Here is an Infographic which shows you how the cat family is currently classified by the experts. It is called ‘taxonomy’. The difficulty with the classification of cats is that it is still, despite DNA testing, somewhat in flux. The task is not quite finished because I see different results. It is more settled than it was back in the day when they classified cats by their appearance but you will find different answers. My book on the wild cat species states, “There is less disagreement about the number of felid species [compared to before] with numbers ranging from 36 to 39”. That statement essentially comes from a very large number of scientists but it was published in 2002. Perhaps things have changed since then. The person who created the Infographic states that there are 41 species of cat of which 40 are wild cat species. I’ve added-to that part of the Infographic to state that the number is being debated 👍. Forty-one is an acceptable number. A number between 36-41 is probably acceptable to most scientists.
In 2017 a group of top, specialist scientists stated: “Today at least 38 species of cats are recognised throughout the world (excluding only Australasia and the polar regions), although recent morphological and molecular research suggests that there may be a few more”. The scientists are from the Cat Specialist Group: a component of the Species Survival Commission SSC of the International Union for Conservation of Nature (IUCN). That statement is clear: as at 2017 there was still a debate about the number of different species of cat.
Perhaps the debate is artificial as scientist make up the rules for classifying the species. The way humans classify species can be changed and not necessarily a fixed method. This is one reason why the number of different species of cat is somewhere between 36-41.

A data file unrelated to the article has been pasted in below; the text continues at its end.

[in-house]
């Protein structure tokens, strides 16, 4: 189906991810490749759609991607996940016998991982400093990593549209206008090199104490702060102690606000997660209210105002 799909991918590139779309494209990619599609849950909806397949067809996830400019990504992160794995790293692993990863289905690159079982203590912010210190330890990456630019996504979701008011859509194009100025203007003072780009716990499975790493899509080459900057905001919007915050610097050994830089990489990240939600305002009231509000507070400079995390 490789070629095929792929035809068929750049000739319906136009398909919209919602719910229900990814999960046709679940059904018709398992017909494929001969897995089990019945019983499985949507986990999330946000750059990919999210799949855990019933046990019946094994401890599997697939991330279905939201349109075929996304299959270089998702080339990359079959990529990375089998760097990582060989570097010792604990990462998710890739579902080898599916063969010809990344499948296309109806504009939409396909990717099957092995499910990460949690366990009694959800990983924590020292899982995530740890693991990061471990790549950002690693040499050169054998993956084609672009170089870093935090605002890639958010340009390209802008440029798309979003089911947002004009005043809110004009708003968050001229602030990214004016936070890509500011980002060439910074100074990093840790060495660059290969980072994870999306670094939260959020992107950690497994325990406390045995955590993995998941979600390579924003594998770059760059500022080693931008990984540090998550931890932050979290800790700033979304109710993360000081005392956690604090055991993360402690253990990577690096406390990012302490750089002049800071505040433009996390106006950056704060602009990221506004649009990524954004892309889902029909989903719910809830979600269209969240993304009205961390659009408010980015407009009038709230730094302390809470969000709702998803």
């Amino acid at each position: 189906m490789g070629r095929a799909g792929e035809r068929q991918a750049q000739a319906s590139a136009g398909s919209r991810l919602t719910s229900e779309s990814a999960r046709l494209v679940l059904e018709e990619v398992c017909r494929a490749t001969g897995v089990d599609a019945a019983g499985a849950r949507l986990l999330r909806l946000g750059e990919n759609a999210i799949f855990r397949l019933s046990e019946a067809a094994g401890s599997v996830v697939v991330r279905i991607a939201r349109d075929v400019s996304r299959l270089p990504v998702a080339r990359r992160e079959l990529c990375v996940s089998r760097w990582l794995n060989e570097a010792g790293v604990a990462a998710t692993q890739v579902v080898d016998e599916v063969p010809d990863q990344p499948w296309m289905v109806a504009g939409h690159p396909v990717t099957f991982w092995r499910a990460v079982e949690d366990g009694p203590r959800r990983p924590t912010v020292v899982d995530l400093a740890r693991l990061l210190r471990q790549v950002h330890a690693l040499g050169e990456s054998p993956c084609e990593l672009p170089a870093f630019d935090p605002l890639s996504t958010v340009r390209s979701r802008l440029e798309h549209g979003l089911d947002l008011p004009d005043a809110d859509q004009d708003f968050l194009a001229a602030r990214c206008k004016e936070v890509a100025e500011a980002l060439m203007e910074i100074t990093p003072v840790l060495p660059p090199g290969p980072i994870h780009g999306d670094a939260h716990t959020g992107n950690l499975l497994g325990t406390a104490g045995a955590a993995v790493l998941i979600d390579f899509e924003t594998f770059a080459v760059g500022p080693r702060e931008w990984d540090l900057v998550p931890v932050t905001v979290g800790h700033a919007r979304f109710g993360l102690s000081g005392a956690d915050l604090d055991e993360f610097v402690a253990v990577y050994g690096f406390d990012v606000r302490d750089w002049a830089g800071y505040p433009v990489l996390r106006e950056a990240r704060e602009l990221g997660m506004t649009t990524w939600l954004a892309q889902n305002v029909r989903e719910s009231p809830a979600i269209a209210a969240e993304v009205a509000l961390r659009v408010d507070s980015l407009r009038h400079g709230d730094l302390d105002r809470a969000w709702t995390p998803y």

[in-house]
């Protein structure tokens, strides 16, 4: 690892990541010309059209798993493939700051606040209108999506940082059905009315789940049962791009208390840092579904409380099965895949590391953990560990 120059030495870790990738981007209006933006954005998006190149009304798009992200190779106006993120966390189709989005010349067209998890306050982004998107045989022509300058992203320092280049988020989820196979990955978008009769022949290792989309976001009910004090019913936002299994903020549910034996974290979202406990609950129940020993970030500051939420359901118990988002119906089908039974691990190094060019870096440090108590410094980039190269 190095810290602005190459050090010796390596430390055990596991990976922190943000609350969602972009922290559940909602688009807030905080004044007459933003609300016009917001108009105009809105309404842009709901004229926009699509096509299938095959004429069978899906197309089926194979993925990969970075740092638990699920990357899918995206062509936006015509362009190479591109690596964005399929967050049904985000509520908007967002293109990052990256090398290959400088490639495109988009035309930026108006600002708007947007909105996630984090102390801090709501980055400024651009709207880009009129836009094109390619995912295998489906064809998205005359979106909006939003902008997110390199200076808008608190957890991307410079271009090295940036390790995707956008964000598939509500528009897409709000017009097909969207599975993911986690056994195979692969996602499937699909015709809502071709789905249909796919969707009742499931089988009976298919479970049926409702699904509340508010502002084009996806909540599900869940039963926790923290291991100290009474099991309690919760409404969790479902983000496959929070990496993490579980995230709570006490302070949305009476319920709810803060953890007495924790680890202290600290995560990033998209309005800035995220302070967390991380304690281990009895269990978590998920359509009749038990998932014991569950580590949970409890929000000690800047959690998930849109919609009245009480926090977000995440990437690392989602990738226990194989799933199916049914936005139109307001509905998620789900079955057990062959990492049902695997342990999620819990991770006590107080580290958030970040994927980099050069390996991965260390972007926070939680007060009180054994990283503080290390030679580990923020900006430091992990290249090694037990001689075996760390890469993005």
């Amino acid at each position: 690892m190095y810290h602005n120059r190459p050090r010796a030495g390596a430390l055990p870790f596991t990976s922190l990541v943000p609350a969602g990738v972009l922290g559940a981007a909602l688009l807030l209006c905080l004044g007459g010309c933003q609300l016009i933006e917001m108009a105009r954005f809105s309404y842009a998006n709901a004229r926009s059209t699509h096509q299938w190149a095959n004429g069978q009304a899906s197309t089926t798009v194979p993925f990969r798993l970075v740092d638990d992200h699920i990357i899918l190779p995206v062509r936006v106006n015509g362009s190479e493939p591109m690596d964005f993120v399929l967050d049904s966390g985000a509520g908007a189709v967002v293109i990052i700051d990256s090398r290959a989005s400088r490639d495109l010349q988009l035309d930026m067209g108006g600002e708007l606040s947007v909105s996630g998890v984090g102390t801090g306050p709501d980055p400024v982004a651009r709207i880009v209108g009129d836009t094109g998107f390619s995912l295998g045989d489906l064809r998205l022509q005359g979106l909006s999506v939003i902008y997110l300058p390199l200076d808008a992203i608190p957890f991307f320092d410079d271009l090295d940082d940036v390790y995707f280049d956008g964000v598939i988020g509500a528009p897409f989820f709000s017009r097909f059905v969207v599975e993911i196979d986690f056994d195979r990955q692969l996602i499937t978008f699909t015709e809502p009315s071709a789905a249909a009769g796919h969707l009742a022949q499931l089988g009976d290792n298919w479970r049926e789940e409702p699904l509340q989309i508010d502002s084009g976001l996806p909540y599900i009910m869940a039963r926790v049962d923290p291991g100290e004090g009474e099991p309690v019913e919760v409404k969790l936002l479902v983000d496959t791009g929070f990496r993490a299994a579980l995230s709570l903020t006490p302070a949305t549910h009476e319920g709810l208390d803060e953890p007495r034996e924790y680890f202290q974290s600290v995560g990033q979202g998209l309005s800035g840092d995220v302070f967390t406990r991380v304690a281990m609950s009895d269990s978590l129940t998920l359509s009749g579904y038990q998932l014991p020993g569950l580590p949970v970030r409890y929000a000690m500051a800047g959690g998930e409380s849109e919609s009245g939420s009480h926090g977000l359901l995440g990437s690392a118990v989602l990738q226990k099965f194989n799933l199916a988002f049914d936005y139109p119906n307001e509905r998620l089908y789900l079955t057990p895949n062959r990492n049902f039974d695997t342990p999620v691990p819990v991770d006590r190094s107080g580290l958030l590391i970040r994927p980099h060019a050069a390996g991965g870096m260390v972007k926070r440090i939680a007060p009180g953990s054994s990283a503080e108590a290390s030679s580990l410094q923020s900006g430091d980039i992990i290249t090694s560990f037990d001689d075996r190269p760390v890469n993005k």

Mel and Fiona Sunquist, the authors of the book that I use: Wild Cats of the World, state that some of the confusion about classifying the cats arises because they “make their living in a similar fashion”. They all stalk, pounce and rush to kill their prey animals. Fundamentally, they all have the same anatomy. Although their body size varies tremendously from the smallest cat in the world, the rusty-spotted cat to the largest which is the Siberian tiger. They have the largest range in body size among the Carnivora. Mel and Fiona Sunquist followed the taxonomy laid out by Wozencraft which is used by the Convention on International Trade in Endangered Species of Wild Fauna and Flora (CITES), the World Conservation Monitoring Centre and the Wildcat Status Survey and Conservation Plan.
Although I would expect that since they published their book in 2002, the expanding field of molecular genetics has possibly altered their findings very slightly. A greater understanding of differences in the structures or expression of DNA molecules is certainly helping to resolve the problem of “felid phylogeny”, which is the history of the evolution of species.
It may be worth stating, again, that all the cat breeds e.g., cats such as the Maine Coon and British Shorthair, are all one species of cat. They all fall under the category of ‘domestic cat’.
I hope you find the Infographic useful.
BELOW ARE SOME MORE ARTICLES ON TAXONOMY:
Cats, dogs, horses and cattle are able to crossbreed but birds, fish and reptiles seemingly cannot. Why?